Spooks and States
THE recent furore in the Indian Parliament over the alleged tapping of telephones was something of a missed opportunity. The debate unerringly focused on the periphery of the problem, leaving aside questions of vital importance. Political leaders across the spectrum were visibly agitated over the possible interception of their telephonic conversations. The Indian government assured them that no such tapping had been authorized, and there the matter rests. But from information available in the public domain, it is evident that electronic eaves-dropping did take place. Even if unintended, it raises the disturbing possibility that the intelligence agencies are operating at and probably pushing the bounds of legitimacy and accountability.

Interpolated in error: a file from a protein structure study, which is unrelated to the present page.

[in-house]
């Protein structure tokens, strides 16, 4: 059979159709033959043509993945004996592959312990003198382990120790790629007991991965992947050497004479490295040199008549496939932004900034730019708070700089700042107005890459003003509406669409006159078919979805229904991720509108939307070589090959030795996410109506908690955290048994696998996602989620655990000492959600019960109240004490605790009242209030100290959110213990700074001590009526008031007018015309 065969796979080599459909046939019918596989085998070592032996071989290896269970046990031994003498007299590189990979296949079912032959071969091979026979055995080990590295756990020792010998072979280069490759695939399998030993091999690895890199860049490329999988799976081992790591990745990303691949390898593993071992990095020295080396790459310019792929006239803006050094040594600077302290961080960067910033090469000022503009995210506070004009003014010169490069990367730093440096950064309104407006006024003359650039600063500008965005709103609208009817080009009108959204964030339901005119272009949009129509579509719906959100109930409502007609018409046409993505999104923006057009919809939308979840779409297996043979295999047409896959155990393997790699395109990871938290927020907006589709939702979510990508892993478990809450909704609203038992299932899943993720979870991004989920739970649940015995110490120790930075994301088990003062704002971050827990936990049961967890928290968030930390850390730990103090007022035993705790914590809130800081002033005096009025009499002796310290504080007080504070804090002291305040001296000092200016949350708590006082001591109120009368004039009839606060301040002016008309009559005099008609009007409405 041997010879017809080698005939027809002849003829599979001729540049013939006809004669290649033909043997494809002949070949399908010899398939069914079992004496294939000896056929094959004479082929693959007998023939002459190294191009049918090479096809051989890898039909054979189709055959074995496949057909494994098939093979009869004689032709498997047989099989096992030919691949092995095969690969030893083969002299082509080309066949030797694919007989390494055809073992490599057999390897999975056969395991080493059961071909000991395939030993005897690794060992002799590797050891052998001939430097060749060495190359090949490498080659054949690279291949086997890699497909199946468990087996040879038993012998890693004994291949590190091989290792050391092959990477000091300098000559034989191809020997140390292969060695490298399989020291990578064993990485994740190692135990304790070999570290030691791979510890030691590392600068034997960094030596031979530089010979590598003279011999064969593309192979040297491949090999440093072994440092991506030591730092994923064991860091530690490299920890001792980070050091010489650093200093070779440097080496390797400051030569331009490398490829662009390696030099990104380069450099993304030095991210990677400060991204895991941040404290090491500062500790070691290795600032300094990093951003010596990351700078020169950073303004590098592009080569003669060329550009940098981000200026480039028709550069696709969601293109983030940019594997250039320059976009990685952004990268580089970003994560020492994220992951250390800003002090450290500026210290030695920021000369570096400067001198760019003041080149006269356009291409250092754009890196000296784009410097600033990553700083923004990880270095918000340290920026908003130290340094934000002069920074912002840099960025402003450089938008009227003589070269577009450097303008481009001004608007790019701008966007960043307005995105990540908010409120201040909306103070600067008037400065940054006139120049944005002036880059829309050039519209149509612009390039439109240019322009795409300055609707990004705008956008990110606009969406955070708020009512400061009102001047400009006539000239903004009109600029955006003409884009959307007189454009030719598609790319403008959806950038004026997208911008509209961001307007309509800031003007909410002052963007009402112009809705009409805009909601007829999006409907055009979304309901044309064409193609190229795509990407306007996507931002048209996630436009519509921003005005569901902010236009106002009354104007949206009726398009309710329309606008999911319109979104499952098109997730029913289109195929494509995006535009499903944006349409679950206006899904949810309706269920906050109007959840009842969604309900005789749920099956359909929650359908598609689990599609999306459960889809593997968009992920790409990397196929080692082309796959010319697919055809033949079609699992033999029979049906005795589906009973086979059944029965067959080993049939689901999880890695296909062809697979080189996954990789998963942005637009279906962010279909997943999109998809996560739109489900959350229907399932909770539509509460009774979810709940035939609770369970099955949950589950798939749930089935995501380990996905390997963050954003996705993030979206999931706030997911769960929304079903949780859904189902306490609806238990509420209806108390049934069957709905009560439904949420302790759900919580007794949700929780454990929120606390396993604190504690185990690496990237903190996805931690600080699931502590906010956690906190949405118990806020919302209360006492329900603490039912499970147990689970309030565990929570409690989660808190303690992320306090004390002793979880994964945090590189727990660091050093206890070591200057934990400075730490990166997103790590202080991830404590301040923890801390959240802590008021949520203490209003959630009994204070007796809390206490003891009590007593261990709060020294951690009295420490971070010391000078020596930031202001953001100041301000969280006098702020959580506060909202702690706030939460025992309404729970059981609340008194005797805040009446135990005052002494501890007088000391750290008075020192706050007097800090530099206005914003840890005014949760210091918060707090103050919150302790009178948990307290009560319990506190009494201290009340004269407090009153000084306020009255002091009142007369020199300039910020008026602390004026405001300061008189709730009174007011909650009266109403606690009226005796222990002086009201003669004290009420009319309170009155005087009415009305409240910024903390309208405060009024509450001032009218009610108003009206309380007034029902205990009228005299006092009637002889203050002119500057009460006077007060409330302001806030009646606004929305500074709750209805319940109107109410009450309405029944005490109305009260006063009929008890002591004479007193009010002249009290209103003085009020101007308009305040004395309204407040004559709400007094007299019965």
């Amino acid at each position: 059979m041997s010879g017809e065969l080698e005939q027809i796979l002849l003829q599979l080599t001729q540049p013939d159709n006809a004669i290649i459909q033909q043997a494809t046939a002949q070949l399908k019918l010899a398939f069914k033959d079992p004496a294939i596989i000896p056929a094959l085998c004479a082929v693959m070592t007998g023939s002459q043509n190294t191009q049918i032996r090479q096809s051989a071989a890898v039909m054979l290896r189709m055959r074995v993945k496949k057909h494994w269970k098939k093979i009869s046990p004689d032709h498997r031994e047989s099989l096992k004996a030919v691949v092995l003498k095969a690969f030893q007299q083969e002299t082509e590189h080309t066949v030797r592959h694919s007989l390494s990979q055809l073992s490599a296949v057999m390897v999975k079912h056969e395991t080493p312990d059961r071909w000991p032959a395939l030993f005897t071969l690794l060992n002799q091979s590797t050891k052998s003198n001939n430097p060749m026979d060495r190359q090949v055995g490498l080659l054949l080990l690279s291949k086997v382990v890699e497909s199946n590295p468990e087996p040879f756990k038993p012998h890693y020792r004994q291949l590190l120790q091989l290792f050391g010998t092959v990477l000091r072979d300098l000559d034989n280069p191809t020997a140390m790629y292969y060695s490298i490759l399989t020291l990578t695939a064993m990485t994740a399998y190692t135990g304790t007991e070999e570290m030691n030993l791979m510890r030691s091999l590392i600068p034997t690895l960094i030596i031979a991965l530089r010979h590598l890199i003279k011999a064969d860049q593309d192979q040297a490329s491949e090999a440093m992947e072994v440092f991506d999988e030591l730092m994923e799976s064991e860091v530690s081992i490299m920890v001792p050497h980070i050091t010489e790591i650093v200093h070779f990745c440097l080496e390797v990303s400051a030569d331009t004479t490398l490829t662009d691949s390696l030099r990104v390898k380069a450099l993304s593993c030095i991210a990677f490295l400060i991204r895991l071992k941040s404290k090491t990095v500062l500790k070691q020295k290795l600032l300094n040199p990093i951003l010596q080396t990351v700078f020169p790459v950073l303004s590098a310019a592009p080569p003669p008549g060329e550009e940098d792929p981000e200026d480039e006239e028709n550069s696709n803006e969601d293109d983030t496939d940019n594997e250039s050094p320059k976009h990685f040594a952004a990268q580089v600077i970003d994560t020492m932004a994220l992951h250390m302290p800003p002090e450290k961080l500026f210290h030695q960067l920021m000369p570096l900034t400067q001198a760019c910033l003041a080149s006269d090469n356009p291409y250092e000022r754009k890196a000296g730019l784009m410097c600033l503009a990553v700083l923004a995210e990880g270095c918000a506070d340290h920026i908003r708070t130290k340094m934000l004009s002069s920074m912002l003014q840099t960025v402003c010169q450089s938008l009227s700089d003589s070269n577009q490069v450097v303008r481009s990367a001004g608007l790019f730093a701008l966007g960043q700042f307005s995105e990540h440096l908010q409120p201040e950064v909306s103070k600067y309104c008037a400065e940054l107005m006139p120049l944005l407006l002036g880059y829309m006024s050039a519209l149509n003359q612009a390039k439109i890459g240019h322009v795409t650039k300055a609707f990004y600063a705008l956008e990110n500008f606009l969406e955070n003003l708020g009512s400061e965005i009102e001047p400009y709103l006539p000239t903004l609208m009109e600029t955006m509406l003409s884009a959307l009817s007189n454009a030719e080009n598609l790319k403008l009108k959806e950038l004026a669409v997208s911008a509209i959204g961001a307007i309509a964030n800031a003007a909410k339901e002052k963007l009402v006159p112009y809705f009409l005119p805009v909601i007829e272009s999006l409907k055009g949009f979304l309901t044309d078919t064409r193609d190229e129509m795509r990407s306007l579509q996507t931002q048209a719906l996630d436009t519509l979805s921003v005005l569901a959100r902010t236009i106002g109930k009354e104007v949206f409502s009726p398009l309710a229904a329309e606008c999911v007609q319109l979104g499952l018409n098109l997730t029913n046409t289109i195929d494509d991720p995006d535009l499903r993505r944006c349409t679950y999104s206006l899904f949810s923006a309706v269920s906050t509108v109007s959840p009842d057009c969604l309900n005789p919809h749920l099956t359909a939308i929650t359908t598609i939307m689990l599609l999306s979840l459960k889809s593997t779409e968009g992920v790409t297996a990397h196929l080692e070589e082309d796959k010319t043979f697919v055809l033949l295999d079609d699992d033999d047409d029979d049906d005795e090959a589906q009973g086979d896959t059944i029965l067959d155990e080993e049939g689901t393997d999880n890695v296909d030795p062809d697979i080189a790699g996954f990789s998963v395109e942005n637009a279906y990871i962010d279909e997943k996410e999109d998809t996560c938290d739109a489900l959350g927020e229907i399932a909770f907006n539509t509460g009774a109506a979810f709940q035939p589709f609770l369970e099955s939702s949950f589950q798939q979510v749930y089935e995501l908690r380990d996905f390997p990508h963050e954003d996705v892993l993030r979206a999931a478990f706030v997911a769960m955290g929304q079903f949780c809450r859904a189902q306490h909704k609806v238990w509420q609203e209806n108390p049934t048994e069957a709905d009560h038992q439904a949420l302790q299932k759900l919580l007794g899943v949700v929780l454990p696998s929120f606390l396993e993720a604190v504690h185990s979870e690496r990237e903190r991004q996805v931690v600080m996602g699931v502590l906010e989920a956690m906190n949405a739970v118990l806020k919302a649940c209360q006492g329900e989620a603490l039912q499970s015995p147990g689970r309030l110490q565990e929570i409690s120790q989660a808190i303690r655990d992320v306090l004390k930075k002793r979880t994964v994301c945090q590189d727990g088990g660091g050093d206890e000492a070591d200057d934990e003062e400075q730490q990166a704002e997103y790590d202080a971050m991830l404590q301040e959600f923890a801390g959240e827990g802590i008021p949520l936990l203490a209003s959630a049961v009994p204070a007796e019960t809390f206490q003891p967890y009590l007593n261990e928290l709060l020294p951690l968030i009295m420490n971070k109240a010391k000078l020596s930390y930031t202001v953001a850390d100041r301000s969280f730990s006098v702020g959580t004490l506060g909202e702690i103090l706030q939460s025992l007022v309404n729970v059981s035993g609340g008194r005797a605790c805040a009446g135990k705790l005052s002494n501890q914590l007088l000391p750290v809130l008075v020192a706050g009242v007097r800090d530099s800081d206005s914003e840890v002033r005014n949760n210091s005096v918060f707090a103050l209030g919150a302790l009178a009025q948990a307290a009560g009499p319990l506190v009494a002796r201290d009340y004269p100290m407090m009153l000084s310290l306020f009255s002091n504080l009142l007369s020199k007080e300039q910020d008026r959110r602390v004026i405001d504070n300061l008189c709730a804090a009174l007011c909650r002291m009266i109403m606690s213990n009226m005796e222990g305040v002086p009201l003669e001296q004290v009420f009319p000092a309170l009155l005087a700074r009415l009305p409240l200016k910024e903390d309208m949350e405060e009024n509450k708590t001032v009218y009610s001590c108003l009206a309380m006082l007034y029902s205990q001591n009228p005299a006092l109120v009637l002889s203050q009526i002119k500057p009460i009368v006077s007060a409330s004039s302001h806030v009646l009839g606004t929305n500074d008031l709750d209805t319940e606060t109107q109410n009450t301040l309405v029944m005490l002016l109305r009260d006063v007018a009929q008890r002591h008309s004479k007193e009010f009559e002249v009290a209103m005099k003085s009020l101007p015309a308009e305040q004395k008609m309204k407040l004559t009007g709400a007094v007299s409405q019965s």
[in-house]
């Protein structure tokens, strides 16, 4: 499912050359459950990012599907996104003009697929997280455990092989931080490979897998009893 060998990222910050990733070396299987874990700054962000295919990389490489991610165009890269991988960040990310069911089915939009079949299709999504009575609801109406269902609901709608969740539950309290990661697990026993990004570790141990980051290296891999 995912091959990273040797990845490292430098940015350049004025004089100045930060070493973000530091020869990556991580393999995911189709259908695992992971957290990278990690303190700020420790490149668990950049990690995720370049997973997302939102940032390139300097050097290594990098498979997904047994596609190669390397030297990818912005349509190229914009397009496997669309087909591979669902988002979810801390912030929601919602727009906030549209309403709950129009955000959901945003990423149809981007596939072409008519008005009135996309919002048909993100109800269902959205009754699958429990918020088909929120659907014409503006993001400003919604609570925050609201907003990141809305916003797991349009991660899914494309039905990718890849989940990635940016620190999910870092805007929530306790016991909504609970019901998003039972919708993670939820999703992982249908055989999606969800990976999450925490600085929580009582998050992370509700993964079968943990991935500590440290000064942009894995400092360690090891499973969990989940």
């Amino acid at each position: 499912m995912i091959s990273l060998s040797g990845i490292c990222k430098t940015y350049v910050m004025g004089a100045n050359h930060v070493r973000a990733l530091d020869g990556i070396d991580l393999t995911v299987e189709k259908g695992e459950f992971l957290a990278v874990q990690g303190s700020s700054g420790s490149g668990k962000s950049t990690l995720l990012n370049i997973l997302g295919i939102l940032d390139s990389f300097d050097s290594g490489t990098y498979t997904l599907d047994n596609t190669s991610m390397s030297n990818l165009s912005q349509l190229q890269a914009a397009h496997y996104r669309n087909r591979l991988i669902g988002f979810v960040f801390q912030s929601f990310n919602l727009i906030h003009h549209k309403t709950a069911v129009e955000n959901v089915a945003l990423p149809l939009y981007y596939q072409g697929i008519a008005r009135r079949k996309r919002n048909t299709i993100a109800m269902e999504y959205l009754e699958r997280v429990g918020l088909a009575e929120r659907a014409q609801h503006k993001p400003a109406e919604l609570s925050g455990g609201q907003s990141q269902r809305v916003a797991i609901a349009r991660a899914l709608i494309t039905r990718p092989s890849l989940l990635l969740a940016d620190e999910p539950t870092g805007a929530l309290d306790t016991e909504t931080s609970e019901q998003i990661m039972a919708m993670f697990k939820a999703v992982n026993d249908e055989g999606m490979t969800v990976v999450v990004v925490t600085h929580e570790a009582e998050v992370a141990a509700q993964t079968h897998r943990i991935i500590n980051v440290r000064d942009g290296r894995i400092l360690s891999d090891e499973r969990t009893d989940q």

This sits uneasily with the central precept of democratic theory and practice: securing and maintaining public consent for activities of the state. Alongside the military, intelligence agencies play a critical role in protecting national security. Very like the military, they also raise the ticklish question of how to guard ourselves against the guardians. The agencies’ control of sensitive information, their institutional identity shrouded in secrecy, their professional expertise in surveillance and covert operations: all are essential to their functioning, but could also erode the practice of democratic governance, and the rights and liberties of the people. Political control of intelligence is an important challenge for ‘mature’ as well emerging democracies.